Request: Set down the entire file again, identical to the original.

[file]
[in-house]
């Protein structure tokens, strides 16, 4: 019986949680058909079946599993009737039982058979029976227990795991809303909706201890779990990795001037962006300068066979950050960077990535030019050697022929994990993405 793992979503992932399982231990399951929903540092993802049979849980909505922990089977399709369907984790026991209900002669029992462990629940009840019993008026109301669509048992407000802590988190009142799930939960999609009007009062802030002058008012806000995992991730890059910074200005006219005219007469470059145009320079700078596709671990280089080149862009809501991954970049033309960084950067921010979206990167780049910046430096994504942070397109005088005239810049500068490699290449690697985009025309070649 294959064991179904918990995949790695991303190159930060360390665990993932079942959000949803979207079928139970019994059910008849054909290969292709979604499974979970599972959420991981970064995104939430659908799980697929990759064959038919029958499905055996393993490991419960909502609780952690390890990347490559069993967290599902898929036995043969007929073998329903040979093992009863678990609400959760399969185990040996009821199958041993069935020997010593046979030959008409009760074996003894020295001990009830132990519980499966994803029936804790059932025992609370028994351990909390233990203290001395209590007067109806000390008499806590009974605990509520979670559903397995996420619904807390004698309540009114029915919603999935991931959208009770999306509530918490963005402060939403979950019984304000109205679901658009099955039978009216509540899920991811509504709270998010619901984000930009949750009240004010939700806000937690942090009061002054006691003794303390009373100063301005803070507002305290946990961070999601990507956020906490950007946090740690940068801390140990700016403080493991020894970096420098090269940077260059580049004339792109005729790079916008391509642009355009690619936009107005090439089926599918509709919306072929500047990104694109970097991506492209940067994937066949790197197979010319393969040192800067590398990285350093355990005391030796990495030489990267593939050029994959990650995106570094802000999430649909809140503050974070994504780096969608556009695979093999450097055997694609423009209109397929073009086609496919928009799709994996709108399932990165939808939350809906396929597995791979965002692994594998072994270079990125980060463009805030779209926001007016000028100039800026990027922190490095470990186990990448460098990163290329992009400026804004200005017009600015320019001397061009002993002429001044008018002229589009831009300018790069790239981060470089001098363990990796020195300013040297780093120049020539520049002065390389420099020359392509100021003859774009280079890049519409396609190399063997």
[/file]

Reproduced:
[in-house]
């Protein structure tokens, strides 16, 4: 019986949680058909079946599993009737039982058979029976227990795991809303909706201890779990990795001037962006300068066979950050960077990535030019050697022929994990993405 793992979503992932399982231990399951929903540092993802049979849980909505922990089977399709369907984790026991209900002669029992462990629940009840019993008026109301669509048992407000802590988190009142799930939960999609009007009062802030002058008012806000995992991730890059910074200005006219005219007469470059145009320079700078596709671990280089080149862009809501991954970049033309960084950067921010979206990167780049910046430096994504942070397109005088005239810049500068490699290449690697985009025309070649 294959064991179904918990995949790695991303190159930060360390665990993932079942959000949803979207079928139970019994059910008849054909290969292709979604499974979970599972959420991981970064995104939430659908799980697929990759064959038919029958499905055996393993490991419960909502609780952690390890990347490559069993967290599902898929036995043969007929073998329903040979093992009863678990609400959760399969185990040996009821199958041993069935020997010593046979030959008409009760074996003894020295001990009830132990519980499966994803029936804790059932025992609370028994351990909390233990203290001395209590007067109806000390008499806590009974605990509520979670559903397995996420619904807390004698309540009114029915919603999935991931959208009770999306509530918490963005402060939403979950019984304000109205679901658009099955039978009216509540899920991811509504709270998010619901984000930009949750009240004010939700806000937690942090009061002054006691003794303390009373100063301005803070507002305290946990961070999601990507956020906490950007946090740690940068801390140990700016403080493991020894970096420098090269940077260059580049004339792109005729790079916008391509642009355009690619936009107005090439089926599918509709919306072929500047990104694109970097991506492209940067994937066949790197197979010319393969040192800067590398990285350093355990005391030796990495030489990267593939050029994959990650995106570094802000999430649909809140503050974070994504780096969608556009695979093999450097055997694609423009209109397929073009086609496919928009799709994996709108399932990165939808939350809906396929597995791979965002692994594998072994270079990125980060463009805030779209926001007016000028100039800026990027922190490095470990186990990448460098990163290329992009400026804004200005017009600015320019001397061009002993002429001044008018002229589009831009300018790069790239981060470089001098363990990796020195300013040297780093120049020539520049002065390389420099020359392509100021003859774009280079890049519409396609190399063997």